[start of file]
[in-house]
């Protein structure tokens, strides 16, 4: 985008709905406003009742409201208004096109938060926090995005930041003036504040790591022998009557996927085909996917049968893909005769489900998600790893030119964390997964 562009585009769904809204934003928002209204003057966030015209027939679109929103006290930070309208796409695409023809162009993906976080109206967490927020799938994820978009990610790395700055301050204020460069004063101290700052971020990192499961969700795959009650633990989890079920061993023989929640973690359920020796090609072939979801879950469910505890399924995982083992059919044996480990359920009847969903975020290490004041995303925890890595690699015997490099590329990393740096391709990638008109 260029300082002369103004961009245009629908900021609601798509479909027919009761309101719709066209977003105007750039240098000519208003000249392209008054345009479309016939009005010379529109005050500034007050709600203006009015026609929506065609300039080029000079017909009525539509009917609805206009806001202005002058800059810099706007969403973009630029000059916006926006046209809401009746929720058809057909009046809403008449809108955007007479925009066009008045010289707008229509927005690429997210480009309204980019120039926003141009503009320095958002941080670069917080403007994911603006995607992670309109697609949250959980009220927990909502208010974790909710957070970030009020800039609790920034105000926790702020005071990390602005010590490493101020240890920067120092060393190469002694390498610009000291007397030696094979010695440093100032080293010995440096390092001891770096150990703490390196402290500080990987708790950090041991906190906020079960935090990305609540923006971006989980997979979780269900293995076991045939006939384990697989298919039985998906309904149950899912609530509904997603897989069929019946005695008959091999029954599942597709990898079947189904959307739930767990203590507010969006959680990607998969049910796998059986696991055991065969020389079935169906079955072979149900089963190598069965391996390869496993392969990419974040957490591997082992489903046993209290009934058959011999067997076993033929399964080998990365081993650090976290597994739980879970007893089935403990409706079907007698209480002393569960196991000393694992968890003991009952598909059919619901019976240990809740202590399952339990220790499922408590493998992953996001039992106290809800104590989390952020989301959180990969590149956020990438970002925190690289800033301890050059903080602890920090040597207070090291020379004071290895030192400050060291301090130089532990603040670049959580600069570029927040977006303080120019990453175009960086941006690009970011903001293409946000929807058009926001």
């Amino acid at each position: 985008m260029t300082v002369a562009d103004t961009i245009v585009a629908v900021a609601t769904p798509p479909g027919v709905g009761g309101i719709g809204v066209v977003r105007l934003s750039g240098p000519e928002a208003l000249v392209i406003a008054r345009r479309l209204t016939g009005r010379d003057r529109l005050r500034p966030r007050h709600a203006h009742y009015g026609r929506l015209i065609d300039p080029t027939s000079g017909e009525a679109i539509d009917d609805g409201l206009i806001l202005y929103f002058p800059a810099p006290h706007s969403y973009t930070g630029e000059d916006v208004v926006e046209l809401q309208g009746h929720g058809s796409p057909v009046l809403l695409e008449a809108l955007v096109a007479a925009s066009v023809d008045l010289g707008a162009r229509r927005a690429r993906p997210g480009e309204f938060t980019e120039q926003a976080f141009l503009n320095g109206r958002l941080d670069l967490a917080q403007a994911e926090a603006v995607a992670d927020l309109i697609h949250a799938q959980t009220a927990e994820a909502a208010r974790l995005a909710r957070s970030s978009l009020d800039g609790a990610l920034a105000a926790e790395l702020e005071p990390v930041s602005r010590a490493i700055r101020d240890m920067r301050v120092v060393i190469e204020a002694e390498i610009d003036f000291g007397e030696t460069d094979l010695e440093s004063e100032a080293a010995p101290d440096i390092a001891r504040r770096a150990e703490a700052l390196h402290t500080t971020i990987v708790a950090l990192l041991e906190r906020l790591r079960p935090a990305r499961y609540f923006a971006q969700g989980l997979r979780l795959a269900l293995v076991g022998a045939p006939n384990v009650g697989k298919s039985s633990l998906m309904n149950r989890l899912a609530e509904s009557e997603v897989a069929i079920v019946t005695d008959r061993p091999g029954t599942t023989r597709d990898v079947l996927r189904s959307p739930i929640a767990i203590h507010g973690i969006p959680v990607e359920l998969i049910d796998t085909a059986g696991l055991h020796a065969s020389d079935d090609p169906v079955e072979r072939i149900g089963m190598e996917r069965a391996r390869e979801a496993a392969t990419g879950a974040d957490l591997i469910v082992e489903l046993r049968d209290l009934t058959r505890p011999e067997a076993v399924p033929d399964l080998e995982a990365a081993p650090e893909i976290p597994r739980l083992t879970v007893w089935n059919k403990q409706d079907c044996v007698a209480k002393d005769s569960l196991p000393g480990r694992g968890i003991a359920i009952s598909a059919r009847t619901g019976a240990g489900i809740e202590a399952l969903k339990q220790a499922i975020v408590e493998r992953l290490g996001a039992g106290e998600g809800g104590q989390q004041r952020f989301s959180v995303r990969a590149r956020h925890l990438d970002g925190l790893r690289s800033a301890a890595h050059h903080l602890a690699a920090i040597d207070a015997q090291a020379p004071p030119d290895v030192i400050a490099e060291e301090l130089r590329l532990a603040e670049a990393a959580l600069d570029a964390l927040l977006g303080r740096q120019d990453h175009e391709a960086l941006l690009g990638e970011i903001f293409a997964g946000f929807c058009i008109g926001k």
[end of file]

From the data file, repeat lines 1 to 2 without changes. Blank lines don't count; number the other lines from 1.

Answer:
[in-house]
């Protein structure tokens, strides 16, 4: 985008709905406003009742409201208004096109938060926090995005930041003036504040790591022998009557996927085909996917049968893909005769489900998600790893030119964390997964 562009585009769904809204934003928002209204003057966030015209027939679109929103006290930070309208796409695409023809162009993906976080109206967490927020799938994820978009990610790395700055301050204020460069004063101290700052971020990192499961969700795959009650633990989890079920061993023989929640973690359920020796090609072939979801879950469910505890399924995982083992059919044996480990359920009847969903975020290490004041995303925890890595690699015997490099590329990393740096391709990638008109 260029300082002369103004961009245009629908900021609601798509479909027919009761309101719709066209977003105007750039240098000519208003000249392209008054345009479309016939009005010379529109005050500034007050709600203006009015026609929506065609300039080029000079017909009525539509009917609805206009806001202005002058800059810099706007969403973009630029000059916006926006046209809401009746929720058809057909009046809403008449809108955007007479925009066009008045010289707008229509927005690429997210480009309204980019120039926003141009503009320095958002941080670069917080403007994911603006995607992670309109697609949250959980009220927990909502208010974790909710957070970030009020800039609790920034105000926790702020005071990390602005010590490493101020240890920067120092060393190469002694390498610009000291007397030696094979010695440093100032080293010995440096390092001891770096150990703490390196402290500080990987708790950090041991906190906020079960935090990305609540923006971006989980997979979780269900293995076991045939006939384990697989298919039985998906309904149950899912609530509904997603897989069929019946005695008959091999029954599942597709990898079947189904959307739930767990203590507010969006959680990607998969049910796998059986696991055991065969020389079935169906079955072979149900089963190598069965391996390869496993392969990419974040957490591997082992489903046993209290009934058959011999067997076993033929399964080998990365081993650090976290597994739980879970007893089935403990409706079907007698209480002393569960196991000393694992968890003991009952598909059919619901019976240990809740202590399952339990220790499922408590493998992953996001039992106290809800104590989390952020989301959180990969590149956020990438970002925190690289800033301890050059903080602890920090040597207070090291020379004071290895030192400050060291301090130089532990603040670049959580600069570029927040977006303080120019990453175009960086941006690009970011903001293409946000929807058009926001």